No other industry touches as many technology-related business sectors as telecommunications, which, by definition, encompasses not only the traditional areas of local and long-distance telephone service, but also advanced technology-based services including wireless communications, the Internet, fiber-optics and satellites. Telecom is also deeply intertwined with entertainment of all types. Cable TV systems, such as Comcast, are aggressively offering local telephone service and high-speed Internet access. The relationship between the telecom and cable sectors has become even more complex as traditional telecommunications firms such as AT&T are selling television via the Internet, and competing directly against cable for consumers’ entertainment dollars.
Consequently, the various organizations that monitor the global telecommunications industry have their own ways of estimating total revenues, and their own thoughts on including, or not including, specific business sectors. Does “telecom” include equipment sales and consulting? Or, should it be considered to be services only, such as subscriber lines and data networks?
Information and Communication Technologies (ICT) is a term that is used to help describe the relationship between the myriad types of goods, services and networks that make up the global information and telecommunications system. Sectors involved in ICT include landlines, private networks, the Internet, wireless communications, (including cellular and remote wireless sensors) and satellites.
Globally, in the broadest possible sense (based on ICT), the telecommunications industry will be about a $5.0 trillion sector in 2013, up from $4.7 trillion for 2012. (This figure includes equipment and related services, as well as subscriber revenues and other business revenues.) The United States market will be about $1.2 trillion for 2013, up from $1.1 trillion in 2012. These estimates come from the Telecommunications Industry Association. Telecommunications remains one of the major providers of employment in the world, with 858,100 employees in the U.S. alone during 2012, and that number reflects only jobs in pure telecommunications service sectors.
There were approximately 6.8 billion wireless service subscriptions worldwide as of mid 2013, up from 5.9 billion in November 2011, according to the International Telecommunications Union (ITU). This is immense growth from about 4 billion at the end of 2008 and 1.41 billion in 2003. However, the actual number of individuals holding those subscriptions is somewhat less, at approximately 5.4 billion (according to Plunkett Research), as many people have more than one subscription. This would indicate 76 people having subscriptions per 100 population.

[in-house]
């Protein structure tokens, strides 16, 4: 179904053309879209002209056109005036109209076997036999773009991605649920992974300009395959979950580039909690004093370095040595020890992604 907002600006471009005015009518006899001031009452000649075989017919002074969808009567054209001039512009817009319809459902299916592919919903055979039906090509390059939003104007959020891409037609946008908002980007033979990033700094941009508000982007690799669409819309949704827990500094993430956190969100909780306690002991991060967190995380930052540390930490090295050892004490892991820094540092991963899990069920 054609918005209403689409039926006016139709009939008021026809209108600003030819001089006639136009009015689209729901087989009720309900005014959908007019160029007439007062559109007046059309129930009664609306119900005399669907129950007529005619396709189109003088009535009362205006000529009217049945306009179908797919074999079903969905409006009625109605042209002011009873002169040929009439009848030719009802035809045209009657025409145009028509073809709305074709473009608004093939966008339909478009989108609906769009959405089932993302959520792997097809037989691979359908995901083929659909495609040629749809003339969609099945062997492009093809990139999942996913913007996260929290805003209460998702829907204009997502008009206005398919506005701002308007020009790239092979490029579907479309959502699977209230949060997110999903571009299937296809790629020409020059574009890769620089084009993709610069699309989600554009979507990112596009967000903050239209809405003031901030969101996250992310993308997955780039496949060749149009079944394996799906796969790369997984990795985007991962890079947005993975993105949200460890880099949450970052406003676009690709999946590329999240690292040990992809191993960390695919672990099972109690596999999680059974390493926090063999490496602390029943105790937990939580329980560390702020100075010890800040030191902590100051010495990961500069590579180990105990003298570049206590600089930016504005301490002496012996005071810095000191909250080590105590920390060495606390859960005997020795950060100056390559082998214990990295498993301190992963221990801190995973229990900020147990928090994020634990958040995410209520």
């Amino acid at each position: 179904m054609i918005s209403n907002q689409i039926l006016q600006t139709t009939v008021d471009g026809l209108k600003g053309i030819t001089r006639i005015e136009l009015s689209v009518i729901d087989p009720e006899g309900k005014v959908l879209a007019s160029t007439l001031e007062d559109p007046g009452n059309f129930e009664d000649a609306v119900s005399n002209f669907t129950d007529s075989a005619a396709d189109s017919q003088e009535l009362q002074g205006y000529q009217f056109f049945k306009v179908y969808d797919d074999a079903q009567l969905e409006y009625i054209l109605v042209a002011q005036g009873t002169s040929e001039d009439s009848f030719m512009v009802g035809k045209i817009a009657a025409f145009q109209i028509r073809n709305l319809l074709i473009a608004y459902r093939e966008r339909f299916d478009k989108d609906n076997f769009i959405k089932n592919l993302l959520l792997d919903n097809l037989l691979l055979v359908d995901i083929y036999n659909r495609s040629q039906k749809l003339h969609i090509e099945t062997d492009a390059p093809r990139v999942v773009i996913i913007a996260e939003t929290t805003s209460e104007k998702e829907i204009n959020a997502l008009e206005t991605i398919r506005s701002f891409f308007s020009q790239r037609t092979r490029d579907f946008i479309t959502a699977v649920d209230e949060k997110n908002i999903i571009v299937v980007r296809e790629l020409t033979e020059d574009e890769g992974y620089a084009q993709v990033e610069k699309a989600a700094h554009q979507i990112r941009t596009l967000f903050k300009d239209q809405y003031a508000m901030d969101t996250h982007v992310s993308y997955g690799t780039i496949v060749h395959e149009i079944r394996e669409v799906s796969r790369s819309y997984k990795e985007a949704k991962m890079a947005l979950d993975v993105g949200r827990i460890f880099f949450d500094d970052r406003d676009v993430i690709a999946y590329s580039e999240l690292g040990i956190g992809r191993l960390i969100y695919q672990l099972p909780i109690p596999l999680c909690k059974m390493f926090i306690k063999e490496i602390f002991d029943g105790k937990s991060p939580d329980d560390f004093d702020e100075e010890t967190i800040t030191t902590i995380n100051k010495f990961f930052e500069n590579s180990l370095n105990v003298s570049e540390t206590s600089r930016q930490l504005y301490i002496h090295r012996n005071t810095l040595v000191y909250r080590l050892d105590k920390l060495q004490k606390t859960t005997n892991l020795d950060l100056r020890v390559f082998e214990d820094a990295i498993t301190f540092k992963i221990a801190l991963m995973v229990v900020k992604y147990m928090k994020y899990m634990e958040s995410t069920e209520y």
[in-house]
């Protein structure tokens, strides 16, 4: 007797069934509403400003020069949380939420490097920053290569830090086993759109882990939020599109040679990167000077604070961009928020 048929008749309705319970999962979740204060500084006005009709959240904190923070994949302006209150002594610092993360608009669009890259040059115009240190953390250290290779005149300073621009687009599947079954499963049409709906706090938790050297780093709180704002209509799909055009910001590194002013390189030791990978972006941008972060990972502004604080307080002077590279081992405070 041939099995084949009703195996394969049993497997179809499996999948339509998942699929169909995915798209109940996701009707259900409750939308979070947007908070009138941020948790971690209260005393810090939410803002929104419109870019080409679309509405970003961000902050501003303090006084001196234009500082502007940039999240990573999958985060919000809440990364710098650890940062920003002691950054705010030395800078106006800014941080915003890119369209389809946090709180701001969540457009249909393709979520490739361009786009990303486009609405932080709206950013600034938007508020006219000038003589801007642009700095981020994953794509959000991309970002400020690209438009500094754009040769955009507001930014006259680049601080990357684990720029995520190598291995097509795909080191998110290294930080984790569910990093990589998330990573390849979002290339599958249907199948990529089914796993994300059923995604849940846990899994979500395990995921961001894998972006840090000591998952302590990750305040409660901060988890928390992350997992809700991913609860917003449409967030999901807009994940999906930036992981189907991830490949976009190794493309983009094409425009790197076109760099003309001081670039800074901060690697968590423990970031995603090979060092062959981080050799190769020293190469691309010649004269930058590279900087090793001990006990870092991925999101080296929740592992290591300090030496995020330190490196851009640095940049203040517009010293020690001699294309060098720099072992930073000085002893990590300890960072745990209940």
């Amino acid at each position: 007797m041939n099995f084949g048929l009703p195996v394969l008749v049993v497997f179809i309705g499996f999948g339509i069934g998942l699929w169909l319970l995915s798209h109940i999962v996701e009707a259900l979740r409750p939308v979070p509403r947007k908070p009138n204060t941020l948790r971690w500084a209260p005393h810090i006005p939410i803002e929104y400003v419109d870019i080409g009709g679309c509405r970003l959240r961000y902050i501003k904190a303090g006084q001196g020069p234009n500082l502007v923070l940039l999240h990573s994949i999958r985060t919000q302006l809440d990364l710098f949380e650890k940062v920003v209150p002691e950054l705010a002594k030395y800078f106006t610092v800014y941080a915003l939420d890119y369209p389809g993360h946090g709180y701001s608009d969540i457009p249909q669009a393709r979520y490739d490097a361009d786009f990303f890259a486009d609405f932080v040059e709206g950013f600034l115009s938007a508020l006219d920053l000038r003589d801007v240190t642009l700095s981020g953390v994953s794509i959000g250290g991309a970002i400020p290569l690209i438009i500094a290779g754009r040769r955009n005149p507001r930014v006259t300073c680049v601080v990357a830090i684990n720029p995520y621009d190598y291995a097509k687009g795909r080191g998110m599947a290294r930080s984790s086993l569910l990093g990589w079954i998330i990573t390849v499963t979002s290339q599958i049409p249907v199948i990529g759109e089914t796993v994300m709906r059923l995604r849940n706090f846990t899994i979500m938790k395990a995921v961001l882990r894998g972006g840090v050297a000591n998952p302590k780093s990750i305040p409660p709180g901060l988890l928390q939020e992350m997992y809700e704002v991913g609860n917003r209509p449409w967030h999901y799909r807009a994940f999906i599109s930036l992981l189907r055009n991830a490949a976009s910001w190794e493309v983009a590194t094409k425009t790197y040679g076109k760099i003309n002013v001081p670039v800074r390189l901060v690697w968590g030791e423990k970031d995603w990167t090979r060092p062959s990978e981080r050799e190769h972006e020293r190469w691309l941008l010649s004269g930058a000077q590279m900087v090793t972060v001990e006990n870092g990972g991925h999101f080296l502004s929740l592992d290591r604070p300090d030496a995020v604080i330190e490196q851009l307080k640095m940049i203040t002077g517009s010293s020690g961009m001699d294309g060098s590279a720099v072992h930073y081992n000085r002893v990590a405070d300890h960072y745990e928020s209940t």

The base of global wireless subscribers has grown rapidly, as low-cost providers are making service prices low enough to be affordable for vast numbers of people in emerging nations. Inexpensive cellphones are now indispensable to consumers from Haiti to Africa to New Guinea. Handsets can be bought for $10 to $20 in such markets, and they can be topped-off with a segment of prepaid minutes for as little as 50 cents.
The ITU estimates global landlines at 1.17 billion as of mid 2013, down from 1.21 billion in 2009. This is only 16.5 landlines per 100 global population.
Several major factors are creating deep changes in the telecommunications sector today, including: a) a shift in business and commercial telephones to VOIP (Voice Over Internet Protocol) services, that is, telephone via the Internet; b) a shift in residential and personal telephone use from wired services to wireless; c) intense competition between cable and wired services providers; d) steady increases in Internet usage for communications and entertainment of all types; and e) the continuing evolution of advanced wireless technologies, including more smartphones and wider availability of 3G services and 4G services. Simply put, a growing number of telecommunications service users prefer to make their phone calls, download data, view entertainment and otherwise access the Internet via smartphones and tablets, not fixed telephones or PCs plugged into the wall.